How to add wire wheels to a classic car

It’s hard to beat the elegant good looks of chrome wire wheels. This probably explains why they were fitted to so many of our favorite classics, although many more cars left the factory without wire wheels than with them.

Fortunately, it’s often a simple matter to convert cars to run on these wheels, especially if the cars came with wires as an option. We did a wire wheel conversion on our Triumph TR6 using parts sourced from Moss Motors, and the entire project took less than an afternoon.

Step 1: Remove the Old Hardware

This step is fairly self-explanatory: simply remove the old wheels and put them aside.

Step 2: Fit Hubs

Since wire wheels use a center mounting point, a splined adaptor hub must be bolted to the stock hub. There are two ways of doing this:

  1. The stock studs can be cut down so only 5/16-inch protrudes from the face of the hub. If you’re going this route, remember that the studs will need to be replaced with new ones before the stock wheels can ever be reinstalled.
  2. The other option is to remove the hubs so that the stock studs can be replaced with shorter ones. A hydraulic press is needed to install the new studs. (Hint: Moss stocks the shorter, wire wheel-spec studs.) Now the wheels can be physically bolted to the hubs. Note that the hubs are threaded so that the knock-offs won’t loosen themselves as the car drives down the road: The left-side hubs have a right-hand thread pattern, while the right-side hubs feature a left-hand thread pattern.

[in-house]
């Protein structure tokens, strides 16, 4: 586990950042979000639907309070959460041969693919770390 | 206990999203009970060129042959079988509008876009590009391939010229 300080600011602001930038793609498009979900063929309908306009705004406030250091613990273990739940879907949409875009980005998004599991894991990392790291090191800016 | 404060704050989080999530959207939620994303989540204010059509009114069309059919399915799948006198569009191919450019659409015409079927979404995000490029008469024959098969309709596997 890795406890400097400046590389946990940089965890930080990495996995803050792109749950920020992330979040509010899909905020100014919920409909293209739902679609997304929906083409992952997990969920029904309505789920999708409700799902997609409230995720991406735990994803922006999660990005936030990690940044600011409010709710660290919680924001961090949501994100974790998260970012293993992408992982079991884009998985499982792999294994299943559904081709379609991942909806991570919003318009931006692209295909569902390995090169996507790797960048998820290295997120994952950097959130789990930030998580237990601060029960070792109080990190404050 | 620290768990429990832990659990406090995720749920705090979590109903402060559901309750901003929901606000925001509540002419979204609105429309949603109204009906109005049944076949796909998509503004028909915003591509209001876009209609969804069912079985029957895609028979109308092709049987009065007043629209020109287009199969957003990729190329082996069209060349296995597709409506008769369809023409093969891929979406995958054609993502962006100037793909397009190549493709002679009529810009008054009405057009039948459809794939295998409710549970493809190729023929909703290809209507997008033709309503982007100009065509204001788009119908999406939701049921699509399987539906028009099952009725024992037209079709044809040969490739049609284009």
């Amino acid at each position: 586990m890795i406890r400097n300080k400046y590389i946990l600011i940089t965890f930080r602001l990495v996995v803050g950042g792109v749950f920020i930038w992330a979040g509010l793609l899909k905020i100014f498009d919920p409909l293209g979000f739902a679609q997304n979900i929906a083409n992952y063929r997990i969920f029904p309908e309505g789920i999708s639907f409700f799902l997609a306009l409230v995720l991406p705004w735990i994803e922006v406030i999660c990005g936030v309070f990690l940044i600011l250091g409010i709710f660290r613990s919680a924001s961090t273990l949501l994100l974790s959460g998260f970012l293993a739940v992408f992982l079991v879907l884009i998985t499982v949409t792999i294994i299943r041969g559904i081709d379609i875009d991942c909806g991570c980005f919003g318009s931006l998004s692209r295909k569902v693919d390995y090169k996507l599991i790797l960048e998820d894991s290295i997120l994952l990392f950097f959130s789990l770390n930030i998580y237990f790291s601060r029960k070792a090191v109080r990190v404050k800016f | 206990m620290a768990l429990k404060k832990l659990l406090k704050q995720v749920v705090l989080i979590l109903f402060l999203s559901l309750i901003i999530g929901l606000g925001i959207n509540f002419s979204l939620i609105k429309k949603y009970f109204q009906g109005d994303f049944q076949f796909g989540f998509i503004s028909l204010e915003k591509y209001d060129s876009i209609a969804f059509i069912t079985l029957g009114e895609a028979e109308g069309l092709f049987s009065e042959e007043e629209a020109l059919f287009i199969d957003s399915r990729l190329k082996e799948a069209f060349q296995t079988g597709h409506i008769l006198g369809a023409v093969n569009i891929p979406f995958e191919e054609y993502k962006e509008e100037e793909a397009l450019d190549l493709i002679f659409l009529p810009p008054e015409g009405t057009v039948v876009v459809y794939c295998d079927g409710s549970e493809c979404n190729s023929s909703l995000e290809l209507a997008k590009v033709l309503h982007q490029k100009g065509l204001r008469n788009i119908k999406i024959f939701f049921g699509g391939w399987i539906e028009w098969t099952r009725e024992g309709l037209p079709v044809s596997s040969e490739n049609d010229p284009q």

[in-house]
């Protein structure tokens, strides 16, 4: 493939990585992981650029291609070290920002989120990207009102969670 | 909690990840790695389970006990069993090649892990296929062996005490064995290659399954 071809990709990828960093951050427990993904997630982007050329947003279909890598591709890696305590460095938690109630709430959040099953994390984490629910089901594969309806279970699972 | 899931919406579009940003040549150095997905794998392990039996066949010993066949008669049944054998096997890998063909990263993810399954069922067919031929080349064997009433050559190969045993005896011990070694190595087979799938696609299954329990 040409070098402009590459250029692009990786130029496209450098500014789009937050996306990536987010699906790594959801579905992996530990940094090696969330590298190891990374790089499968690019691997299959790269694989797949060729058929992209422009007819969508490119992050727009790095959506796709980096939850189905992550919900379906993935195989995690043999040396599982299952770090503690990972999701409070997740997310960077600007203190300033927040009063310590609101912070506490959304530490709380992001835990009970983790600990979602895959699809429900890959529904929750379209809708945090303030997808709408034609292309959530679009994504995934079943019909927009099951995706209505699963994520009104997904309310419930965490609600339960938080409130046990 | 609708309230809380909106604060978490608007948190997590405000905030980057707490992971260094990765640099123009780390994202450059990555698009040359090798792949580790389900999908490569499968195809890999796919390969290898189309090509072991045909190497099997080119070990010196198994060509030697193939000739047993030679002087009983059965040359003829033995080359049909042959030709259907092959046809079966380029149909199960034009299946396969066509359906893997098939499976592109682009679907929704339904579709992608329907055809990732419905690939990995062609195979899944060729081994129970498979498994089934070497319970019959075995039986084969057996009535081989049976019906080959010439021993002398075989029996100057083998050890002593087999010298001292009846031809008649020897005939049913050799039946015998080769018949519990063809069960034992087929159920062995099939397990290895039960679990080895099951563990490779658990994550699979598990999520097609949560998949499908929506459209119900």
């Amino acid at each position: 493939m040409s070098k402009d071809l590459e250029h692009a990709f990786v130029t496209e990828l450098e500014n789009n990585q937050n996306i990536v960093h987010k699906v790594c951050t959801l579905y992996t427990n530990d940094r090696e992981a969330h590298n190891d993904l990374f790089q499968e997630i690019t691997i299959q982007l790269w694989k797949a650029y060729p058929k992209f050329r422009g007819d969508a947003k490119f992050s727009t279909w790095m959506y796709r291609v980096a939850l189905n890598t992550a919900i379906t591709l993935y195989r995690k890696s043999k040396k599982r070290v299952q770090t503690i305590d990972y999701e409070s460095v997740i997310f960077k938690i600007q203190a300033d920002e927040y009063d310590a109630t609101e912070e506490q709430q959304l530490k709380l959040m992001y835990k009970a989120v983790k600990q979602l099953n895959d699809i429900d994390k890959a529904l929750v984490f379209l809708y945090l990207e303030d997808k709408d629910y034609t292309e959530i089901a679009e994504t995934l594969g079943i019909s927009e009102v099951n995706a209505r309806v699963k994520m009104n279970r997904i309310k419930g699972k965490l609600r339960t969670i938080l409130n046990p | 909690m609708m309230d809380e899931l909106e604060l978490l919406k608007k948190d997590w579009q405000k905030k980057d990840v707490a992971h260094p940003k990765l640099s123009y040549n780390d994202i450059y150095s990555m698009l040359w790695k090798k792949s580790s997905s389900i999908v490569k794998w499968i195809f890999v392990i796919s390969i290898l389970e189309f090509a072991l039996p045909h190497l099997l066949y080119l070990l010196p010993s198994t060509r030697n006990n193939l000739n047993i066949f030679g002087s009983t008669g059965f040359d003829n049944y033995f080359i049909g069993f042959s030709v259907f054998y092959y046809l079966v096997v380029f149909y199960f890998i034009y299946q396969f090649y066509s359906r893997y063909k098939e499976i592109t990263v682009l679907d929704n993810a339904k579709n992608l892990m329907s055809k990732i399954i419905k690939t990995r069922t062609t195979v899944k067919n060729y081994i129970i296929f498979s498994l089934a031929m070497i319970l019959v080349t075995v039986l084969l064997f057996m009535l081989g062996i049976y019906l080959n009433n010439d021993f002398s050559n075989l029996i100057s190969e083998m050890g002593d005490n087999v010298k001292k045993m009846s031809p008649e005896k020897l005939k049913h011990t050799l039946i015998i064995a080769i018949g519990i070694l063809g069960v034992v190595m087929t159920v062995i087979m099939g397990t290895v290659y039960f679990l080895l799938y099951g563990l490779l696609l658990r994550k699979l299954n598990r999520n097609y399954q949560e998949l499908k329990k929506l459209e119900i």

Step 3: Fit New Wire Wheels on the Car

Now it’s time to put the mounted and balanced wire wheels on the car. Apply a light coating of silver anti-seize to the splines and install the wheels. Each one is simply held in place with the center nut.

Replacing Old Hardware

A lot of wire wheels have been in service for 50 or more years, and these components do age: splines become worn, while spokes loosen or go missing. If the hubs have worn splines, simply replace the unit. Wheels can be rebuilt, but it is sometimes just quicker and less expensive to replace them, too. Worn wheel splines are usually a sign that it’s time to replace the entire wheel.

Get Balanced

Properly balancing wire wheels takes a special technique, but fortunately Moss Motors also offers some easy-to-understand directions. Moss includes a copy of these directions with every set of wire wheels sold, while a copy can also be found online.

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wspohn SuperDork
6/27/16 4:41 p.m.

You said that you either need to cut the wheel studs down or press in shorter ones. You missed one. Simply use a thin spacer the thickness of which equals the amount you'd need to cut down the studs. These are Triumph wire wheel adaptors on MGB hubs (fitted to an MGA, but that isn't relevant) with such spacers.

PS - you might also want to note that you need to use special shallow wheel nuts so the adaptors don't cause the wheels to bottom on the nuts instead of the bevel on the adaptors (regular wheel nuts hit the inside of the wire heel rim)

bkwanab New Reader
2/2/21 11:49 a.m.

I think I would have invested in some new brake rotors before spoked wheels.  The ones shown in the article are severely rust pitted.  I assume that will be addressed in a later article.

On another cautionary note, it's worth mentioning that chromed spoked wheels are more liable to breakage than the painted ones shown in the article.  The process of chroming can cause the hard chrome to be deposited in the smallest flaws that will then become bigger flaws over time.  I don't know if this is still true but in Britain chromed spoked wheels were not permitted on cars to be raced because of their potential for failure under heavy cornering loads.  The shiny Borranis used on the vintage racing cars used polished alloy rims with stainless spokes, not chrome.